SVG Europe Sit-Down: Supponor’s Charlie Marshall with AR digital replacement insights

Charlie Marshall, Chief Operating Officer, Supponor

Based in London and Helsinki, Supponor uses pioneering technology to deliver powerful brand activation in broadcast sport. Supponor solutions have been deployed for a broad range of Tier 1 sports – most notably football, but also hockey, basketball, motor racing and American football. Those solutions employ a virtualised and targeted augmented reality messaging platform to maximise the value of TV-visible in-venue branding. SVG Europe began its Sit Down with Charlie Marshall, Chief Operating Officer of Supponor by setting the scene of the company’s activities…

For those unfamiliar with augmented reality digital replacement, can you tell us briefly what this entails? 

In essence, it’s the real-time replacement of physical signage that appears in live sports broadcasts with authentic digital, or virtual, overlays.  These virtual overlays are designed – from both technical and creative content perspectives – to look like they are at the venue, thus creating an integrated and respectful on-screen proposition for rights owners, their distribution partners and, of course, the sponsors and brands. In other words, companies who so often utilise this kind of signage – physically or virtually – to engage with fans around the sport that they love.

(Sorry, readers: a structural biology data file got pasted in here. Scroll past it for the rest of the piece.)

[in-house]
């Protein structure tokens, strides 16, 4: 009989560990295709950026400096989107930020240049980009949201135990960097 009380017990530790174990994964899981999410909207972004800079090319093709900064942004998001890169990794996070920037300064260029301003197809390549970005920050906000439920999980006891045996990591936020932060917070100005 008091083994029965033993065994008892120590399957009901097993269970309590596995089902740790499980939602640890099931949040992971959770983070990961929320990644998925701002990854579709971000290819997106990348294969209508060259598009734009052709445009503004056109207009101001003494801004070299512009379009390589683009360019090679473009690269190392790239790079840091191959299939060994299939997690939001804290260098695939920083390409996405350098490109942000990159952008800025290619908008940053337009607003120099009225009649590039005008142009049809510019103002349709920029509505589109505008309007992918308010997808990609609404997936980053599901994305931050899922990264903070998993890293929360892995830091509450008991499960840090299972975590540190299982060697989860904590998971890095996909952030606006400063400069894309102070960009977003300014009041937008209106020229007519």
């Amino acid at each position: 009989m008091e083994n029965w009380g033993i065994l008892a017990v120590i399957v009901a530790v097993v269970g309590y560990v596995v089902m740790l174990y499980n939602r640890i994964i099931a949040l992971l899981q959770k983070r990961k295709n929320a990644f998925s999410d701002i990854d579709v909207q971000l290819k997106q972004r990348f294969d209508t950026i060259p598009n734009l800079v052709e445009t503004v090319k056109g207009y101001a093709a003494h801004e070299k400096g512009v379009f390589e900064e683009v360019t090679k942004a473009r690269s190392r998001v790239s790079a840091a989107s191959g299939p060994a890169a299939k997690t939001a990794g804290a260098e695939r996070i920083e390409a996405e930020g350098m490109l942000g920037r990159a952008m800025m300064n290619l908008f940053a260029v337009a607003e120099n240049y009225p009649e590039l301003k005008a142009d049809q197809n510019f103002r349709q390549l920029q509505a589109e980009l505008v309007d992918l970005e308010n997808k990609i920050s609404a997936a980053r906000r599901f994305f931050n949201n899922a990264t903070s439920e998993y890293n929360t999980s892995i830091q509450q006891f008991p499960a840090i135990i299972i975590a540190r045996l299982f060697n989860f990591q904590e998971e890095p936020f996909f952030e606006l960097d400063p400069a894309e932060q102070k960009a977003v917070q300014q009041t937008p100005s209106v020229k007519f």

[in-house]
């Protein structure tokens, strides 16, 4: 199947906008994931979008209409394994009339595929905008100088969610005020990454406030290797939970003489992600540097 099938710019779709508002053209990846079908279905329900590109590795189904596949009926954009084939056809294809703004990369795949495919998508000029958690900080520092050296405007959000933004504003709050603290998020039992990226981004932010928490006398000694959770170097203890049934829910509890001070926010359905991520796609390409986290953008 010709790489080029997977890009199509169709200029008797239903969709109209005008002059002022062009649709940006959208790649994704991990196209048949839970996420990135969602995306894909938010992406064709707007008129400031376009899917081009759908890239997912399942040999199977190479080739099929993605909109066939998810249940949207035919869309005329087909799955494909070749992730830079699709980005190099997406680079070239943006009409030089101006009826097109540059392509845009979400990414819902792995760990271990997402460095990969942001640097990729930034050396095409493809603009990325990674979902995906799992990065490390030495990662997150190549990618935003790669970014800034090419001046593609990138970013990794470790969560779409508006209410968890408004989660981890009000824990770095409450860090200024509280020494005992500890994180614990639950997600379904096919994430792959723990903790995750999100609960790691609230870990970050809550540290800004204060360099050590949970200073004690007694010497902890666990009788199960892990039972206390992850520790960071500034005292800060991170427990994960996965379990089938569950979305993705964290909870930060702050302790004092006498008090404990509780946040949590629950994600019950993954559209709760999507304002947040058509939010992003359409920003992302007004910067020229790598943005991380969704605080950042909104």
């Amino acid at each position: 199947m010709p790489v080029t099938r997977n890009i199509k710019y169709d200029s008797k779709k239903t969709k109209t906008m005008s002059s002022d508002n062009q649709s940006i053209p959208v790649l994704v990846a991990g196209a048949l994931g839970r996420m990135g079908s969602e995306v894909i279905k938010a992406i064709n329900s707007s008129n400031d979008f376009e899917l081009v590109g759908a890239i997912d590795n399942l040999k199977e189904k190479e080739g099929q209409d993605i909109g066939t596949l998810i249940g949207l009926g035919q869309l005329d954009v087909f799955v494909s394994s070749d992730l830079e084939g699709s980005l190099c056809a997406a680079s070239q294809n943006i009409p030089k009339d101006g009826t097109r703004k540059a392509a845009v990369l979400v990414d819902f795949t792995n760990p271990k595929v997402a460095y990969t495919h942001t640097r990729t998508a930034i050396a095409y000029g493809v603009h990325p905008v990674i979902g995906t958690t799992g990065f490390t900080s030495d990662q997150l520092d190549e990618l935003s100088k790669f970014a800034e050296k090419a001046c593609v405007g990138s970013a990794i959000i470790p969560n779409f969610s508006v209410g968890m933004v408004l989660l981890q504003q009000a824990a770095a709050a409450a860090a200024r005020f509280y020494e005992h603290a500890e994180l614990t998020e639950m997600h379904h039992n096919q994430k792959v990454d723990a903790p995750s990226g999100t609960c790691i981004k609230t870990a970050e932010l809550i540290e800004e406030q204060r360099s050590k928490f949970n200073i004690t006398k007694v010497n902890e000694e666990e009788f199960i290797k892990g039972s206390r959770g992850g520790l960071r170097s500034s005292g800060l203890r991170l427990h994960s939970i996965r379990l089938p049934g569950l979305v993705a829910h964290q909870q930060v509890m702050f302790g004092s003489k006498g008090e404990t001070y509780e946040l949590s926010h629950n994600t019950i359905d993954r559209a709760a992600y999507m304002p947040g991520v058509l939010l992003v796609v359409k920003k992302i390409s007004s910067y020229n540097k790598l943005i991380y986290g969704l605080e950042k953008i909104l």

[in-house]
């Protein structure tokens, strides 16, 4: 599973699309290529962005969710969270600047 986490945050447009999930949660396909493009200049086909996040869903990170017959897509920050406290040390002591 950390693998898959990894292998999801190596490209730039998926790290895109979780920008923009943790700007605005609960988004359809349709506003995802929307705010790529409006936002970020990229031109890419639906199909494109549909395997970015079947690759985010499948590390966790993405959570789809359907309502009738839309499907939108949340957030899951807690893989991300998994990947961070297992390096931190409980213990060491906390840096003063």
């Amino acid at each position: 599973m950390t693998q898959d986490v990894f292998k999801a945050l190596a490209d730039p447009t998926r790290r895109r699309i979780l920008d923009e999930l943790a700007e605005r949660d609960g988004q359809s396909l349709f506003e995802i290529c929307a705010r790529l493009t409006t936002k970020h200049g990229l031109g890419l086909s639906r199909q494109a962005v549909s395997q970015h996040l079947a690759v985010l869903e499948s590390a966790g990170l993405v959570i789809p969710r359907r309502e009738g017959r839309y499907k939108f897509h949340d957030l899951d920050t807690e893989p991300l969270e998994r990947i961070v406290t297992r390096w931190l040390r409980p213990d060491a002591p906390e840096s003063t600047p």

We refer to the technology as Augmented Reality, as it enhances something that is physically real, rather than generating pure graphical inserts without reference to real objects.

So, just how ‘targeted’ can the messages be produced?

From the word go, we have designed and built our technology solution so that the virtual overlays are the very last element of the video composition to be inserted.  This makes the solution highly scalable, in that any number of targeted overlay feeds can be produced without having to overload the upstream workflow with multiple graphics engines and complex switching.  As long as we can create the right metadata from the cameras and the vision mixers, including the match graphics, we can do the actual modification of programme feeds wherever we like – be that in an MCR, a network operating centre or on an IP connected device like a set top box or a tablet.